‘Take On Wall Street’ Campaign Pushes Glass-Steagall into Presidential and Congressional Campaigns
June 1, 2016 (EIRNS)—The formation of a new national campaign, "Take On Wall Street," was announced last week by more than 20 progressive organizations, to intersect the national Presidential and Congressional elections. The five-step agenda of "Take On Wall Street" is to enact Glass-Steagall; break up the banks; pass a "transaction tax on financial speculation; eliminate the "carried interest" tax loophole which benefits hedge fund operators, and crack down on "payday lenders" who charge usurious interest rates. The order of the five demands may vary; often Glass-Steagall is first, but it is always prominent.
Large progressive unions like the American Federation of Teachers, Communications Workers of America, and progressive Members of Congress, like Rep. Keith Ellison (D-Minn.), Co-chair of Congress’s Progressive Caucus, and Sen. Elizabeth Warren (D-Mass.), who introduced the 21st Century Glass-Steagall Act, are leaders of the movement.
This also intersects with efforts to stop Obama’s Trans-Pacific Partnership "free trade" deal from being voted up by Congress, TPP is the Wall Street counter to China’s win-win partnerships.
AFL-CIO National President Richard Trumka is active on the issues front "Take On Wall Street." Trumka and the AFL-CIO have not endorsed either Hillary Clinton or Bernie Sanders. A few unions have endorsed Clinton, and more individual unions have endorsed Sanders. Some have made no endorsement. Clearly, the concentration on Glass-Steagall is a far better form of organizing and support.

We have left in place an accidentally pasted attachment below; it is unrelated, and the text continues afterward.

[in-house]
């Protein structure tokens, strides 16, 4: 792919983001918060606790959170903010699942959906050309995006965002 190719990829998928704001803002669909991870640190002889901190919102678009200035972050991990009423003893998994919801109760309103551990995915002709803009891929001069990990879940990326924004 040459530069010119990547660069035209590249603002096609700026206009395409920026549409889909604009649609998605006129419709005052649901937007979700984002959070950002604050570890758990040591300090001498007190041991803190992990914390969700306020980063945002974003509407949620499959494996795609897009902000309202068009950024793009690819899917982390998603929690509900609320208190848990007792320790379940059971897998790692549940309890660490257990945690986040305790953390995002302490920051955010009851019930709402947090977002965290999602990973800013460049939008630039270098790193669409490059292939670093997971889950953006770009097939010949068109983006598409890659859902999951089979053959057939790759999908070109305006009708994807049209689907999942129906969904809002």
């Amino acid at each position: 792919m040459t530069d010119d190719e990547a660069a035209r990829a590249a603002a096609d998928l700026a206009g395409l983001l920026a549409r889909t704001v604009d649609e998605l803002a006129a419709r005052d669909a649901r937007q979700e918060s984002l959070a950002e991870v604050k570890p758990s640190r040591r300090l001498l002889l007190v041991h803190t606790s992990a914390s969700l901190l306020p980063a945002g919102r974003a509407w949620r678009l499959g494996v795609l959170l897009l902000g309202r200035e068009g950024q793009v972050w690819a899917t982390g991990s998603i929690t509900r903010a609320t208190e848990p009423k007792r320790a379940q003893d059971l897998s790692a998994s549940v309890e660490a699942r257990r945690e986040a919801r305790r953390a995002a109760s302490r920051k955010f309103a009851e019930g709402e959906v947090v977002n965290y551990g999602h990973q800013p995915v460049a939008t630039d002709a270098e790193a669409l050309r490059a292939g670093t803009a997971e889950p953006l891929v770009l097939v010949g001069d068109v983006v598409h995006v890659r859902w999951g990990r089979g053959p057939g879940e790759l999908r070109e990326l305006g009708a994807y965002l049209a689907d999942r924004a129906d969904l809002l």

New York State Senator James Sanders, Jr., of Queens, a co-sponsor of Glass-Steagall in the New York Senate, with five Senator-colleagues wrote to the entire New York Congressional delegation urging the enactment of Glass-Stagall. The letter states:
"The proactive approach to ensure this [2008 collapse] does not happen is to restore Glass-Steagall. This is particularly crucial when one considers the top bank holding companies are getting even bigger... They now have over $247 trillion in derivatives—many times their own assets, and many times the $17 trillion of the United States GDP. If they were ‘Too Big to Fail before, what are they now?....’ ”